It is important for new inventors to understand the types of patents available to them. The two most popular patents are Provisional Patents and Utility Patents. Here we will explore the difference between each so that new inventors will have a proper understanding of both.
Provisional patents were first made available to inventors by the United States Patent and Trademark Office (USPTO) on June 8, 1995. This precursor to the Utility Patent has become a popular means of obtaining a patent for first time inventors for the following reasons:
- Less expensive than a 20 year Utility Patent
- Invention may be slightly changed by a manufacturer to make it more unique
- No other fees are associated with its maintenance
- Patent is good for one year from the original filing date
This type of patent is good for new inventors that may want to test the waters with their invention before committing to a more expensive 20 year patent. For the one year time period, the invention receives a “patent pending” status. Another benefit of the one year patent is that if a similar invention is already patented, it may be slightly changed without compromising the invention’s integrity. In other words, the invention will still maintain its function but something about it will be slightly changed to differentiate it from another patent holding invention that may be similar.
Previously, the USPTO had determined the life of this type of patent to be 17 years. Starting June 8, 1995 the terms of this patent were changed to 20 years. A few things to know about a 20 year patent are:
- It’s a ‘set in stone’ patent, meaning no changes may be made to it
- More expensive than the Provisional Patent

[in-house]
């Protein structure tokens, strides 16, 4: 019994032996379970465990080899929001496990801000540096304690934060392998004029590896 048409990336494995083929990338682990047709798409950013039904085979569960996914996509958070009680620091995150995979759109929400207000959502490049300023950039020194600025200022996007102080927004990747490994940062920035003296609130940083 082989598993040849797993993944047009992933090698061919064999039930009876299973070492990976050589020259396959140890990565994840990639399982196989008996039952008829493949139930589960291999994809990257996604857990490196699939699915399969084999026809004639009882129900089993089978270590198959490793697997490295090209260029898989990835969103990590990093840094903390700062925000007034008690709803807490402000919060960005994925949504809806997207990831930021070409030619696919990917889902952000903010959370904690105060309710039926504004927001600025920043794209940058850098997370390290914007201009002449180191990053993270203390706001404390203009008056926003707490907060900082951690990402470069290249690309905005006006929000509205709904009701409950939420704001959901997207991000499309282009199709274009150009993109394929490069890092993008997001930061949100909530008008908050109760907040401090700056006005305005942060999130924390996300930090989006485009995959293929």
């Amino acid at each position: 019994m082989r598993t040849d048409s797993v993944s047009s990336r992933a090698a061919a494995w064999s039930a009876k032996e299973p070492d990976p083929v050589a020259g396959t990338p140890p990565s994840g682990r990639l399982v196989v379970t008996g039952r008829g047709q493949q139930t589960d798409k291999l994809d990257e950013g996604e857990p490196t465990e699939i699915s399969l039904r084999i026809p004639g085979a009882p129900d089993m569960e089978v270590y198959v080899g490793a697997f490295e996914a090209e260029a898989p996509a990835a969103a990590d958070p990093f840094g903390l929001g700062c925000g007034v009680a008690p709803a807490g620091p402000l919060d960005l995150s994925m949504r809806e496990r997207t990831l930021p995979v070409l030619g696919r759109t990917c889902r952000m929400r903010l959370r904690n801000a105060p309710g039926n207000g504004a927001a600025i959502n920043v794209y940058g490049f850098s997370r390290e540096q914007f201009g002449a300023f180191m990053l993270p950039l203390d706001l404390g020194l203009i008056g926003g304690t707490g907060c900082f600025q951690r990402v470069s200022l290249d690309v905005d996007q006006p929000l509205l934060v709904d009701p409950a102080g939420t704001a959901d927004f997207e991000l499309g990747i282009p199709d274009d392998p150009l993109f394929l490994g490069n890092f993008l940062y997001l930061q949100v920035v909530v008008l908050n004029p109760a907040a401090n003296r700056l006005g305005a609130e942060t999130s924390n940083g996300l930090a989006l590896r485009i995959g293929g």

- Patent is awarded a number and is no longer under the ‘patent pending’ status
- Maintenance fees are associated with this type of patent throughout the 20 year term
While an inventor may choose either of these patents, most choose the Provisional Patent route in hopes that a manufacturer will pick up their invention and therefore be responsible for obtaining a 20 year patent. During the time that the one year patent is active, an inventor may choose to file for either the 20 year patent or they may refile for the one year patent each year indefinitely. However, this means that the old filing date of the original one year patent holds no weight in the patent arena. The inventor is given a new filing date and with each new one year patent application that is filed, whatever the latest filing date is takes precedence.
What this means is that even though an inventor filed for a one year patent in 2011 and refiled for another year in 2012, if another inventor was granted a 20 year patent for the same invention in 2011, the inventor with the 20 year patent takes precedence over the inventor of the same invention with the Provisional Patent. The good news for the one year patent holder is that his invention may still be changed to render it into something unique -again, without losing the integrity of the invention.
However an inventor chooses to patent their invention, it is crucial to the success of the invention to have the basic facts on the types of patents available. A good patent agent, such as LoneStar Patent Services, is able to provide all levels of inventors with the proper guidance so that they may decide the best course of action to take for the success of their invention.